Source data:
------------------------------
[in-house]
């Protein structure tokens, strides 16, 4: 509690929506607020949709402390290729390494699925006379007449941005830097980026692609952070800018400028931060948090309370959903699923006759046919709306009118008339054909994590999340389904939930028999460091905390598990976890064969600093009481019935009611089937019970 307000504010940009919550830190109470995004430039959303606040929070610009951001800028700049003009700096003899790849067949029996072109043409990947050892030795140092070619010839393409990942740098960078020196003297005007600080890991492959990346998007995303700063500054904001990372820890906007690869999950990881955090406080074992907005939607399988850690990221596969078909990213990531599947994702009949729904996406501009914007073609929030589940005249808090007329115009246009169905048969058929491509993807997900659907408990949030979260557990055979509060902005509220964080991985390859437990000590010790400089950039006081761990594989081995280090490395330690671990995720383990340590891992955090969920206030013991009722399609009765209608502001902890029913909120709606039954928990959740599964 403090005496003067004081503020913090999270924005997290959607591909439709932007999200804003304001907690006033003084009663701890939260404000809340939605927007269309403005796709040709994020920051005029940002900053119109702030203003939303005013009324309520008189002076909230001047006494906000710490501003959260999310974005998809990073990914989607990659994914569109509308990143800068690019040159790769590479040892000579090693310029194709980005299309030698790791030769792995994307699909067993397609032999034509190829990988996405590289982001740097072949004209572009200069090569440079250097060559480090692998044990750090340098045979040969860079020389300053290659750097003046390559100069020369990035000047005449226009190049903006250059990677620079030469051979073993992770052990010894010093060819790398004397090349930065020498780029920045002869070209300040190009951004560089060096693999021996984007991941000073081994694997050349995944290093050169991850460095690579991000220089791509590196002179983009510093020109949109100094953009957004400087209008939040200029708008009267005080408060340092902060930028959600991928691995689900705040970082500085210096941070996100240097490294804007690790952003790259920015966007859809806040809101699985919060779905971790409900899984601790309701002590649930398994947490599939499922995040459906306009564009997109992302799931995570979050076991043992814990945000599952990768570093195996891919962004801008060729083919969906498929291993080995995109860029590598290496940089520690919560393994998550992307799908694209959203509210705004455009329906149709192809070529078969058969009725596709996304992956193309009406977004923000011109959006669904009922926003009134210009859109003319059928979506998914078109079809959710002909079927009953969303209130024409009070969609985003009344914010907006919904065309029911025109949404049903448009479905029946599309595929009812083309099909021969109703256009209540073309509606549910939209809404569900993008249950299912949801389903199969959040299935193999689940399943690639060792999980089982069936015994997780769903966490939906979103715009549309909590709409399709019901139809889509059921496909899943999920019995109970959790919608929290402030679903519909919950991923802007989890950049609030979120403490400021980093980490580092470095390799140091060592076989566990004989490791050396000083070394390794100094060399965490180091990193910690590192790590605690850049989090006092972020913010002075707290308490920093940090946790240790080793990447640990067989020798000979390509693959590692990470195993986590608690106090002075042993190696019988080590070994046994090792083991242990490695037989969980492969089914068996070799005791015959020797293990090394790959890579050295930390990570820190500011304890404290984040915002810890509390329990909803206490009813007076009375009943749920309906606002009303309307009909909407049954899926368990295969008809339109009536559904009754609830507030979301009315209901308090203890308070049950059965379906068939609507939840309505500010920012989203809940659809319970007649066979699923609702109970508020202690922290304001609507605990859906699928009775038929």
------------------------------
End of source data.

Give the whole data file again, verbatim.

[in-house]
């Protein structure tokens, strides 16, 4: 509690929506607020949709402390290729390494699925006379007449941005830097980026692609952070800018400028931060948090309370959903699923006759046919709306009118008339054909994590999340389904939930028999460091905390598990976890064969600093009481019935009611089937019970 307000504010940009919550830190109470995004430039959303606040929070610009951001800028700049003009700096003899790849067949029996072109043409990947050892030795140092070619010839393409990942740098960078020196003297005007600080890991492959990346998007995303700063500054904001990372820890906007690869999950990881955090406080074992907005939607399988850690990221596969078909990213990531599947994702009949729904996406501009914007073609929030589940005249808090007329115009246009169905048969058929491509993807997900659907408990949030979260557990055979509060902005509220964080991985390859437990000590010790400089950039006081761990594989081995280090490395330690671990995720383990340590891992955090969920206030013991009722399609009765209608502001902890029913909120709606039954928990959740599964 403090005496003067004081503020913090999270924005997290959607591909439709932007999200804003304001907690006033003084009663701890939260404000809340939605927007269309403005796709040709994020920051005029940002900053119109702030203003939303005013009324309520008189002076909230001047006494906000710490501003959260999310974005998809990073990914989607990659994914569109509308990143800068690019040159790769590479040892000579090693310029194709980005299309030698790791030769792995994307699909067993397609032999034509190829990988996405590289982001740097072949004209572009200069090569440079250097060559480090692998044990750090340098045979040969860079020389300053290659750097003046390559100069020369990035000047005449226009190049903006250059990677620079030469051979073993992770052990010894010093060819790398004397090349930065020498780029920045002869070209300040190009951004560089060096693999021996984007991941000073081994694997050349995944290093050169991850460095690579991000220089791509590196002179983009510093020109949109100094953009957004400087209008939040200029708008009267005080408060340092902060930028959600991928691995689900705040970082500085210096941070996100240097490294804007690790952003790259920015966007859809806040809101699985919060779905971790409900899984601790309701002590649930398994947490599939499922995040459906306009564009997109992302799931995570979050076991043992814990945000599952990768570093195996891919962004801008060729083919969906498929291993080995995109860029590598290496940089520690919560393994998550992307799908694209959203509210705004455009329906149709192809070529078969058969009725596709996304992956193309009406977004923000011109959006669904009922926003009134210009859109003319059928979506998914078109079809959710002909079927009953969303209130024409009070969609985003009344914010907006919904065309029911025109949404049903448009479905029946599309595929009812083309099909021969109703256009209540073309509606549910939209809404569900993008249950299912949801389903199969959040299935193999689940399943690639060792999980089982069936015994997780769903966490939906979103715009549309909590709409399709019901139809889509059921496909899943999920019995109970959790919608929290402030679903519909919950991923802007989890950049609030979120403490400021980093980490580092470095390799140091060592076989566990004989490791050396000083070394390794100094060399965490180091990193910690590192790590605690850049989090006092972020913010002075707290308490920093940090946790240790080793990447640990067989020798000979390509693959590692990470195993986590608690106090002075042993190696019988080590070994046994090792083991242990490695037989969980492969089914068996070799005791015959020797293990090394790959890579050295930390990570820190500011304890404290984040915002810890509390329990909803206490009813007076009375009943749920309906606002009303309307009909909407049954899926368990295969008809339109009536559904009754609830507030979301009315209901308090203890308070049950059965379906068939609507939840309505500010920012989203809940659809319970007649066979699923609702109970508020202690922290304001609507605990859906699928009775038929």